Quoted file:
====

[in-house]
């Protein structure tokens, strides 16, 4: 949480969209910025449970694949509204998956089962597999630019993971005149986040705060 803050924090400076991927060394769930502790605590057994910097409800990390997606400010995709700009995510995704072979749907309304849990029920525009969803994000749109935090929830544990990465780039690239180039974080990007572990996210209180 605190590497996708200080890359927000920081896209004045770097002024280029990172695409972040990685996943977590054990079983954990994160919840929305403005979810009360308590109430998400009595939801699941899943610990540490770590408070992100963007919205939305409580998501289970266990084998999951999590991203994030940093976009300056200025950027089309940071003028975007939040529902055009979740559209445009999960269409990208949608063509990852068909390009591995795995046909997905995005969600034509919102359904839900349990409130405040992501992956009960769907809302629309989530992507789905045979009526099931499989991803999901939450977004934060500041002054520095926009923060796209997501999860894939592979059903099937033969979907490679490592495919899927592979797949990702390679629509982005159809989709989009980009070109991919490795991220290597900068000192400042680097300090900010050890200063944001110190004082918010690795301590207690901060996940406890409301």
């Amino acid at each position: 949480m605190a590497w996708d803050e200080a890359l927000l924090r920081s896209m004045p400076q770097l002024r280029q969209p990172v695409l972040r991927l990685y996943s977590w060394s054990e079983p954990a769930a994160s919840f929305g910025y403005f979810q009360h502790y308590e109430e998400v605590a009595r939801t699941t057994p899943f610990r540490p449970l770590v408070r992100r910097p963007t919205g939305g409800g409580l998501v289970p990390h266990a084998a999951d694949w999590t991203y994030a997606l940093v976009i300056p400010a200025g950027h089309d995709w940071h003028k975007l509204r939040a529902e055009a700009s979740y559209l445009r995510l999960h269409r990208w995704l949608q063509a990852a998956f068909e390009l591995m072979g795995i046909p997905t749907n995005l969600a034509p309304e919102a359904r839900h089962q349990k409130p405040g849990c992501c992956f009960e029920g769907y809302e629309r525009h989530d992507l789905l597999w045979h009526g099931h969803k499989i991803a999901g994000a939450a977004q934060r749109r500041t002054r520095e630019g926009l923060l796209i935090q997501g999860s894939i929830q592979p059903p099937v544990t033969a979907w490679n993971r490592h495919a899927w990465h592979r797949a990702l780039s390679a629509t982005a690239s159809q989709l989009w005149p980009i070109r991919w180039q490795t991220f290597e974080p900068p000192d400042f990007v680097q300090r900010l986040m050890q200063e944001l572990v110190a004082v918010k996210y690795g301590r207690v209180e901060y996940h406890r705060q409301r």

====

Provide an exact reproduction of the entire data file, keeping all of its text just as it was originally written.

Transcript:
[in-house]
């Protein structure tokens, strides 16, 4: 949480969209910025449970694949509204998956089962597999630019993971005149986040705060 803050924090400076991927060394769930502790605590057994910097409800990390997606400010995709700009995510995704072979749907309304849990029920525009969803994000749109935090929830544990990465780039690239180039974080990007572990996210209180 605190590497996708200080890359927000920081896209004045770097002024280029990172695409972040990685996943977590054990079983954990994160919840929305403005979810009360308590109430998400009595939801699941899943610990540490770590408070992100963007919205939305409580998501289970266990084998999951999590991203994030940093976009300056200025950027089309940071003028975007939040529902055009979740559209445009999960269409990208949608063509990852068909390009591995795995046909997905995005969600034509919102359904839900349990409130405040992501992956009960769907809302629309989530992507789905045979009526099931499989991803999901939450977004934060500041002054520095926009923060796209997501999860894939592979059903099937033969979907490679490592495919899927592979797949990702390679629509982005159809989709989009980009070109991919490795991220290597900068000192400042680097300090900010050890200063944001110190004082918010690795301590207690901060996940406890409301």
């Amino acid at each position: 949480m605190a590497w996708d803050e200080a890359l927000l924090r920081s896209m004045p400076q770097l002024r280029q969209p990172v695409l972040r991927l990685y996943s977590w060394s054990e079983p954990a769930a994160s919840f929305g910025y403005f979810q009360h502790y308590e109430e998400v605590a009595r939801t699941t057994p899943f610990r540490p449970l770590v408070r992100r910097p963007t919205g939305g409800g409580l998501v289970p990390h266990a084998a999951d694949w999590t991203y994030a997606l940093v976009i300056p400010a200025g950027h089309d995709w940071h003028k975007l509204r939040a529902e055009a700009s979740y559209l445009r995510l999960h269409r990208w995704l949608q063509a990852a998956f068909e390009l591995m072979g795995i046909p997905t749907n995005l969600a034509p309304e919102a359904r839900h089962q349990k409130p405040g849990c992501c992956f009960e029920g769907y809302e629309r525009h989530d992507l789905l597999w045979h009526g099931h969803k499989i991803a999901g994000a939450a977004q934060r749109r500041t002054r520095e630019g926009l923060l796209i935090q997501g999860s894939i929830q592979p059903p099937v544990t033969a979907w490679n993971r490592h495919a899927w990465h592979r797949a990702l780039s390679a629509t982005a690239s159809q989709l989009w005149p980009i070109r991919w180039q490795t991220f290597e974080p900068p000192d400042f990007v680097q300090r900010l986040m050890q200063e944001l572990v110190a004082v918010k996210y690795g301590r207690v209180e901060y996940h406890r705060q409301r």